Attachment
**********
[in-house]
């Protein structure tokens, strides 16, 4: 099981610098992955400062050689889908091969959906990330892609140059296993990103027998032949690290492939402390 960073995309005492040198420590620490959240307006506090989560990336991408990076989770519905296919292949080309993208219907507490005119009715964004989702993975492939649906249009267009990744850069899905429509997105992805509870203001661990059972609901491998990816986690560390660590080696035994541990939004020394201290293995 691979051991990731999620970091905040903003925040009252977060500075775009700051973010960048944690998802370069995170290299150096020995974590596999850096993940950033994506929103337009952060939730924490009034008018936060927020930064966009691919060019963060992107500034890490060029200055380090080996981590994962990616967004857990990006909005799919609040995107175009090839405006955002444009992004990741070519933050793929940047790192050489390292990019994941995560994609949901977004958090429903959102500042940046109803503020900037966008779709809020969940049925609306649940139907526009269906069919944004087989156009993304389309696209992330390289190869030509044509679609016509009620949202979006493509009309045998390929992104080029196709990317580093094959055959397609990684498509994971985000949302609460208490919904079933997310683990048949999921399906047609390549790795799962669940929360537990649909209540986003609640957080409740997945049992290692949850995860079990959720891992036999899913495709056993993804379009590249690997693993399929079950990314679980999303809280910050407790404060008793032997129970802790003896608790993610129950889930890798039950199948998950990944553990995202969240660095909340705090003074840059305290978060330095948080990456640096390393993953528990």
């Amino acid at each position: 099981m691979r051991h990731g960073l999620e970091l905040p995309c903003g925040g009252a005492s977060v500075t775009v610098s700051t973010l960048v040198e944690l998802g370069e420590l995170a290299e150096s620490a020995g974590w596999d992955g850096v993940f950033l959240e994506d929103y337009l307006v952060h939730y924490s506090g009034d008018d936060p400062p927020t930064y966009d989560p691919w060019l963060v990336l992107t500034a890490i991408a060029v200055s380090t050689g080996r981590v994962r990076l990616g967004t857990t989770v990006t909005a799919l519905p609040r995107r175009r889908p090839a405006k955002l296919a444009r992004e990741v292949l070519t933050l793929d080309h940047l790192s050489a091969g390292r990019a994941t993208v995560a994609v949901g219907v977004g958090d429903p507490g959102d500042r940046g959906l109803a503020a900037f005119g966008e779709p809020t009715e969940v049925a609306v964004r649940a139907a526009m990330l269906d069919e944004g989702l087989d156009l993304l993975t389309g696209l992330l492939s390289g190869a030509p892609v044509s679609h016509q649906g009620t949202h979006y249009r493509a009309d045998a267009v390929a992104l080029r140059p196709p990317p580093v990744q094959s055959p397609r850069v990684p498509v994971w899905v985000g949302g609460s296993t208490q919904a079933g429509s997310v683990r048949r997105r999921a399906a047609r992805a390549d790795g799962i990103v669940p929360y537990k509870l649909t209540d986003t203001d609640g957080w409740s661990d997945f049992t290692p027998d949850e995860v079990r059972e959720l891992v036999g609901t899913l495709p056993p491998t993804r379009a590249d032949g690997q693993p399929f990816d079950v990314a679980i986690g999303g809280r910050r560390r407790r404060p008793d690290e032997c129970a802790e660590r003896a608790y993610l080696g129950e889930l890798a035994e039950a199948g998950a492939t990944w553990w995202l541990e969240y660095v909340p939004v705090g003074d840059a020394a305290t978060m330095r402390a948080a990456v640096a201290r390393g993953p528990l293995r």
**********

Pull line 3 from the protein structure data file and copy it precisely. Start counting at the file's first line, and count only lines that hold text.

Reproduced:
């Amino acid at each position: 099981m691979r051991h990731g960073l999620e970091l905040p995309c903003g925040g009252a005492s977060v500075t775009v610098s700051t973010l960048v040198e944690l998802g370069e420590l995170a290299e150096s620490a020995g974590w596999d992955g850096v993940f950033l959240e994506d929103y337009l307006v952060h939730y924490s506090g009034d008018d936060p400062p927020t930064y966009d989560p691919w060019l963060v990336l992107t500034a890490i991408a060029v200055s380090t050689g080996r981590v994962r990076l990616g967004t857990t989770v990006t909005a799919l519905p609040r995107r175009r889908p090839a405006k955002l296919a444009r992004e990741v292949l070519t933050l793929d080309h940047l790192s050489a091969g390292r990019a994941t993208v995560a994609v949901g219907v977004g958090d429903p507490g959102d500042r940046g959906l109803a503020a900037f005119g966008e779709p809020t009715e969940v049925a609306v964004r649940a139907a526009m990330l269906d069919e944004g989702l087989d156009l993304l993975t389309g696209l992330l492939s390289g190869a030509p892609v044509s679609h016509q649906g009620t949202h979006y249009r493509a009309d045998a267009v390929a992104l080029r140059p196709p990317p580093v990744q094959s055959p397609r850069v990684p498509v994971w899905v985000g949302g609460s296993t208490q919904a079933g429509s997310v683990r048949r997105r999921a399906a047609r992805a390549d790795g799962i990103v669940p929360y537990k509870l649909t209540d986003t203001d609640g957080w409740s661990d997945f049992t290692p027998d949850e995860v079990r059972e959720l891992v036999g609901t899913l495709p056993p491998t993804r379009a590249d032949g690997q693993p399929f990816d079950v990314a679980i986690g999303g809280r910050r560390r407790r404060p008793d690290e032997c129970a802790e660590r003896a608790y993610l080696g129950e889930l890798a035994e039950a199948g998950a492939t990944w553990w995202l541990e969240y660095v909340p939004v705090g003074d840059a020394a305290t978060m330095r402390a948080a990456v640096a201290r390393g993953p528990l293995r």